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Chapter 2.1: Creation Story

Apsáalooke Writing Tribal Histories Project

First Maker, Iichikbaalia, our Creator was wandering around. There was nothing but water everywhere. He wandered over the water looking around. Out of no where he heard voices, they were saying, “I guess we are the only ones, I am sure we are the only one.” The First Maker saw that it was four ducks. He walked over to where the ducks had gathered and said, “No you are not the only ones, I am here. Did you really truly believe that you were the only ones he asked?”

The first duck said, “No something in our hearts believes that there are other things.” “Yes, go on and tell me what do your hearts believe?” Said First Maker. “Well, we believe that maybe there is something way down in the water.” “Yes, that is what I want to hear,” said First Maker, “You can dive why don’t you dive down and see what you can find,” He said. So the first duck dived down and down. He was gone a long, long time. “I am afraid that my brother has drowned,” said one of the ducks. “No, do not be afraid of that,” said another duck, “No, do not worry about that,” said the other duck, “he has not been gone long enough to have reached the point of being tired.” So the ducks and First Maker sat and waited.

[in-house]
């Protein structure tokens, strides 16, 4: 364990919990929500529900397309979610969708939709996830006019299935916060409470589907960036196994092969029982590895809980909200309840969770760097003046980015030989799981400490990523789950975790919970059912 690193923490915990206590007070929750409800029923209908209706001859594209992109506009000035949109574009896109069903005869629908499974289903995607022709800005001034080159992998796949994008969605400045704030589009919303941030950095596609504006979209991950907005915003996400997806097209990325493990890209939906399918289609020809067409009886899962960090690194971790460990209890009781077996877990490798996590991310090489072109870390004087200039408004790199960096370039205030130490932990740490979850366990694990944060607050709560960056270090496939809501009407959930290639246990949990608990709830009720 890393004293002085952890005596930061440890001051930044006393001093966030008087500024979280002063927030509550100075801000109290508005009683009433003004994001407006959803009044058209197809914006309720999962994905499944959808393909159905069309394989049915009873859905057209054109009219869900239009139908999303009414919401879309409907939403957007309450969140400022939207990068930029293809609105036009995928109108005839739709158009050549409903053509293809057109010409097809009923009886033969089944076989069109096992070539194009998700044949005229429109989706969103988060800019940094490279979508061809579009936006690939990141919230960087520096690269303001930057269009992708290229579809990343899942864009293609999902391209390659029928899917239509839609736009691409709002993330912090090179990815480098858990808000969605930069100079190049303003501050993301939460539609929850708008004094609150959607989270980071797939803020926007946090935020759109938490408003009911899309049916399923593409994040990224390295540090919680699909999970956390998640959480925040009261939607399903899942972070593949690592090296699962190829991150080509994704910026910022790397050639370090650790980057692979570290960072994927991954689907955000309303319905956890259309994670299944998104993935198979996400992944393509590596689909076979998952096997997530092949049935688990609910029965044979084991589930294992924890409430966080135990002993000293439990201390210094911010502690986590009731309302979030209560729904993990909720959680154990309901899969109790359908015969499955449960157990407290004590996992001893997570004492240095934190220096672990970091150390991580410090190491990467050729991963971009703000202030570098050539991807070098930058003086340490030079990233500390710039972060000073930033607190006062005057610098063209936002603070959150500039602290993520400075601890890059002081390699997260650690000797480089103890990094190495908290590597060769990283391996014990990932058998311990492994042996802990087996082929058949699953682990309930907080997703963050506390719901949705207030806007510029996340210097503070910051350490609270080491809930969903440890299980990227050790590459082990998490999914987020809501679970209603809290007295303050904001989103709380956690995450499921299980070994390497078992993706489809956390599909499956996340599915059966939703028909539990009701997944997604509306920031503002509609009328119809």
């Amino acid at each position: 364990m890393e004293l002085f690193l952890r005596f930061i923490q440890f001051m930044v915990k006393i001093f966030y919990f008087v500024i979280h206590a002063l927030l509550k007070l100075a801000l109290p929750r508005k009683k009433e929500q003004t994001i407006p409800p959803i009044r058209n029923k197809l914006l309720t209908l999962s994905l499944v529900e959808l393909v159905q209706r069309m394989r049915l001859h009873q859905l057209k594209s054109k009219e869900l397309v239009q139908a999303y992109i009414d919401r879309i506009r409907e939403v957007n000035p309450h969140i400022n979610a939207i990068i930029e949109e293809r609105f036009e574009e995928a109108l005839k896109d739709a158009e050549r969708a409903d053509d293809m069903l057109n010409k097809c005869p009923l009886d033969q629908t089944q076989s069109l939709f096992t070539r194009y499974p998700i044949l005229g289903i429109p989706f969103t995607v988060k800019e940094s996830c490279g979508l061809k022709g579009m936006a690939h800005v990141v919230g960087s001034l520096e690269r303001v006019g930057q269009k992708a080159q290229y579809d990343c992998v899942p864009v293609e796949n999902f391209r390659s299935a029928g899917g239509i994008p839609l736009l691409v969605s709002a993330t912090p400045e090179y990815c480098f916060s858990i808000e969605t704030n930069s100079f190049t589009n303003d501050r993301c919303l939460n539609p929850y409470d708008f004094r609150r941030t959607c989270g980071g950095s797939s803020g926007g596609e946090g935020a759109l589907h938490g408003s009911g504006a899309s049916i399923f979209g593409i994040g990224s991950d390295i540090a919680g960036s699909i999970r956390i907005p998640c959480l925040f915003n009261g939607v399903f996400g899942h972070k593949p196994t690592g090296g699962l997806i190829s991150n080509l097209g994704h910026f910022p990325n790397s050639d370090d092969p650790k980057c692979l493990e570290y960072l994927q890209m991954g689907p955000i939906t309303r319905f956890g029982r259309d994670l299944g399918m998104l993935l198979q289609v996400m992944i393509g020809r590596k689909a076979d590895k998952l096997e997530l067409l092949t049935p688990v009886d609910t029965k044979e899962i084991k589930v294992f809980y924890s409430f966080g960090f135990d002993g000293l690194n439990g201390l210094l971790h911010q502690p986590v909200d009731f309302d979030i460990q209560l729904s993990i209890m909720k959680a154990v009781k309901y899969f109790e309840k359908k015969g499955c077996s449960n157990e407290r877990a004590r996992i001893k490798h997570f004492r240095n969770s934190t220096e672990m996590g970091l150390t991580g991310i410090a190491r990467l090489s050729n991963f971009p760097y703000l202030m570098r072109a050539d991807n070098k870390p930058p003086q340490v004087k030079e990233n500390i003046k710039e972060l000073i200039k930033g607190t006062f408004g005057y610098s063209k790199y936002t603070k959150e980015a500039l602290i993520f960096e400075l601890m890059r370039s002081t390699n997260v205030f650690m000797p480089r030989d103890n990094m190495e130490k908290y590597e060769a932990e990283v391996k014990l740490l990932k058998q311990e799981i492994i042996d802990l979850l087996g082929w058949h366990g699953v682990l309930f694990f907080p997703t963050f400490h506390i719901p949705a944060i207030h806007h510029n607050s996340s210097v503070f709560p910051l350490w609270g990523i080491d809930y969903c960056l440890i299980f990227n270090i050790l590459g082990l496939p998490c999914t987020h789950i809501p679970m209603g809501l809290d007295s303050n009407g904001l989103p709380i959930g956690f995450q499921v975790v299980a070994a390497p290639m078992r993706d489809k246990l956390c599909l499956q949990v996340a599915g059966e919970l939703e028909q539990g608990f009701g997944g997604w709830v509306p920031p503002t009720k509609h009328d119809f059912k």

After a time the first duck came to the surface. He was panting so hard for air they had to wait some more until he caught his breath. “Well younger brother did you get anything?” asked First Maker. The first duck said, “No, I went down and I went down, but I did not find anything.” The second duck said, “I’ll go down and see what I can find.” The second duck dived down deeply into the water and again they waited and waited and waited. “I guess that my brother has died.” said one of the ducks, “He as been gone so long.” “No, our brother has not died.” said another duck, “He has not been gone long enough to reach the bottom.”

They waited and waited and at long last the second duck appeared on the surface. “Did you find anything?” asked First Maker. “No,” replied the second duck, “I went down and down and down, but I got nothing. I did see something down there, but I could not reach it I was too tired.”

“These big ducks cannot go down far enough to find the bottom. Let me go down.” pleaded the third duck. First Maker thought for awhile he looked at the third duck and thought some more. At last he agreed, but he cautioned, “You are quite small, so be careful you do not exceed your limit. I don’t want any of you to die.” The duck agreed. He dived down and down and down. He too was gone a long while and the others waited and waited at last the third duck broke the water upwards and came to the surface.

“Did you get anything?” First Maker yelled, “Yes,” gasped the little duck, “I went down and down and down and something struck me. I looked where I felt it hit me and I took this.”